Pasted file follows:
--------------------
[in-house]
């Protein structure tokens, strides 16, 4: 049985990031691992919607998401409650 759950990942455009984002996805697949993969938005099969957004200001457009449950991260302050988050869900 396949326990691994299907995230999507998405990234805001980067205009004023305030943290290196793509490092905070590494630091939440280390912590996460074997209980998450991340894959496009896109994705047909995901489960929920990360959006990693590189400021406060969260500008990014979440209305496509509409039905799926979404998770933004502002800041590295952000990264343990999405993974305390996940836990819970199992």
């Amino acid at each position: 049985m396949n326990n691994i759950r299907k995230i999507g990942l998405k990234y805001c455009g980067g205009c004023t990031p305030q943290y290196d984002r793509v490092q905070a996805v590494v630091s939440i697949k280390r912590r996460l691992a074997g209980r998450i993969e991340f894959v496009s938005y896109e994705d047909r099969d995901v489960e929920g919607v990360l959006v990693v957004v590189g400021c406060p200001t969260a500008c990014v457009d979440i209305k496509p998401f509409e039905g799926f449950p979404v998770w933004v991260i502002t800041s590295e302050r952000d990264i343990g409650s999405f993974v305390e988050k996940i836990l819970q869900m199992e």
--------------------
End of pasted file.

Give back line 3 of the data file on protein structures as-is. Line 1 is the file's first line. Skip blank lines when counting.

């Amino acid at each position: 049985m396949n326990n691994i759950r299907k995230i999507g990942l998405k990234y805001c455009g980067g205009c004023t990031p305030q943290y290196d984002r793509v490092q905070a996805v590494v630091s939440i697949k280390r912590r996460l691992a074997g209980r998450i993969e991340f894959v496009s938005y896109e994705d047909r099969d995901v489960e929920g919607v990360l959006v990693v957004v590189g400021c406060p200001t969260a500008c990014v457009d979440i209305k496509p998401f509409e039905g799926f449950p979404v998770w933004v991260i502002t800041s590295e302050r952000d990264i343990g409650s999405f993974v305390e988050k996940i836990l819970q869900m199992e």